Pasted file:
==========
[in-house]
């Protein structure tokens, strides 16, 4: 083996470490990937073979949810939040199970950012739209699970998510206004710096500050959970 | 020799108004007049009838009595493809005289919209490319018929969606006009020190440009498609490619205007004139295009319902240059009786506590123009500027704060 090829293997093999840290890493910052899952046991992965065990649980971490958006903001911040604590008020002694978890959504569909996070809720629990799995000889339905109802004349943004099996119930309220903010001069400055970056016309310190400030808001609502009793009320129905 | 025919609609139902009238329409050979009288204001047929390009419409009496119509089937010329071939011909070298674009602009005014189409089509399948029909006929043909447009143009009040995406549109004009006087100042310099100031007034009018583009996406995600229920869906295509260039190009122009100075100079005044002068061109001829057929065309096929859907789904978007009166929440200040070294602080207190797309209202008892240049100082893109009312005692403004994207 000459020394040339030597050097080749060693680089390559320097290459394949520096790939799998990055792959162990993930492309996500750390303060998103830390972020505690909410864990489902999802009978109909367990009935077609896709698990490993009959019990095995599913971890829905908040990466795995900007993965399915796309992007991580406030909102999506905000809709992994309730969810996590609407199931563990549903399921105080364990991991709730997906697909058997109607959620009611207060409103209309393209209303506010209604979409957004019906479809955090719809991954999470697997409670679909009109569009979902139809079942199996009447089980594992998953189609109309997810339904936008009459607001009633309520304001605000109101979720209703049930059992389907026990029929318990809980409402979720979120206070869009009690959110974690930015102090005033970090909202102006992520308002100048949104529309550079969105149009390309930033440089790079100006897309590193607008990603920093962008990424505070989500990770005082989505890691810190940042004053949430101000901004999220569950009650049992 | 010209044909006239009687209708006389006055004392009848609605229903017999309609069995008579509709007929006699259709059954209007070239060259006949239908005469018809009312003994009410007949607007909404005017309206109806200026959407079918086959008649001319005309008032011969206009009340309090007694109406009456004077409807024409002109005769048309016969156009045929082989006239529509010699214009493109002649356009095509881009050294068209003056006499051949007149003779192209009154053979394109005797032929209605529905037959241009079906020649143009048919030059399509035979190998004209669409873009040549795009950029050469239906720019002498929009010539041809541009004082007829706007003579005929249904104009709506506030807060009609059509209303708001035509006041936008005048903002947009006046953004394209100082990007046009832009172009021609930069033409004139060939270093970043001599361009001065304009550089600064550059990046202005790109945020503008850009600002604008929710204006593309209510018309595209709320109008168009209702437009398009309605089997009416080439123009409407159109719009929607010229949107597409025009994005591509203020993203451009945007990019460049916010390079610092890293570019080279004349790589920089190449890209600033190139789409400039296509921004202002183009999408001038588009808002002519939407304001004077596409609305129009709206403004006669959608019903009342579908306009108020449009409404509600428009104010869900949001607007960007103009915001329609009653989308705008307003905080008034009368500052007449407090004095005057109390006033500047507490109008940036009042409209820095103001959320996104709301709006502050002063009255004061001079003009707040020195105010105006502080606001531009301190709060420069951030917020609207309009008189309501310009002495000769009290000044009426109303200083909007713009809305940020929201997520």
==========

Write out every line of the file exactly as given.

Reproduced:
[in-house]
């Protein structure tokens, strides 16, 4: 083996470490990937073979949810939040199970950012739209699970998510206004710096500050959970 | 020799108004007049009838009595493809005289919209490319018929969606006009020190440009498609490619205007004139295009319902240059009786506590123009500027704060 090829293997093999840290890493910052899952046991992965065990649980971490958006903001911040604590008020002694978890959504569909996070809720629990799995000889339905109802004349943004099996119930309220903010001069400055970056016309310190400030808001609502009793009320129905 | 025919609609139902009238329409050979009288204001047929390009419409009496119509089937010329071939011909070298674009602009005014189409089509399948029909006929043909447009143009009040995406549109004009006087100042310099100031007034009018583009996406995600229920869906295509260039190009122009100075100079005044002068061109001829057929065309096929859907789904978007009166929440200040070294602080207190797309209202008892240049100082893109009312005692403004994207 000459020394040339030597050097080749060693680089390559320097290459394949520096790939799998990055792959162990993930492309996500750390303060998103830390972020505690909410864990489902999802009978109909367990009935077609896709698990490993009959019990095995599913971890829905908040990466795995900007993965399915796309992007991580406030909102999506905000809709992994309730969810996590609407199931563990549903399921105080364990991991709730997906697909058997109607959620009611207060409103209309393209209303506010209604979409957004019906479809955090719809991954999470697997409670679909009109569009979902139809079942199996009447089980594992998953189609109309997810339904936008009459607001009633309520304001605000109101979720209703049930059992389907026990029929318990809980409402979720979120206070869009009690959110974690930015102090005033970090909202102006992520308002100048949104529309550079969105149009390309930033440089790079100006897309590193607008990603920093962008990424505070989500990770005082989505890691810190940042004053949430101000901004999220569950009650049992 | 010209044909006239009687209708006389006055004392009848609605229903017999309609069995008579509709007929006699259709059954209007070239060259006949239908005469018809009312003994009410007949607007909404005017309206109806200026959407079918086959008649001319005309008032011969206009009340309090007694109406009456004077409807024409002109005769048309016969156009045929082989006239529509010699214009493109002649356009095509881009050294068209003056006499051949007149003779192209009154053979394109005797032929209605529905037959241009079906020649143009048919030059399509035979190998004209669409873009040549795009950029050469239906720019002498929009010539041809541009004082007829706007003579005929249904104009709506506030807060009609059509209303708001035509006041936008005048903002947009006046953004394209100082990007046009832009172009021609930069033409004139060939270093970043001599361009001065304009550089600064550059990046202005790109945020503008850009600002604008929710204006593309209510018309595209709320109008168009209702437009398009309605089997009416080439123009409407159109719009929607010229949107597409025009994005591509203020993203451009945007990019460049916010390079610092890293570019080279004349790589920089190449890209600033190139789409400039296509921004202002183009999408001038588009808002002519939407304001004077596409609305129009709206403004006669959608019903009342579908306009108020449009409404509600428009104010869900949001607007960007103009915001329609009653989308705008307003905080008034009368500052007449407090004095005057109390006033500047507490109008940036009042409209820095103001959320996104709301709006502050002063009255004061001079003009707040020195105010105006502080606001531009301190709060420069951030917020609207309009008189309501310009002495000769009290000044009426109303200083909007713009809305940020929201997520």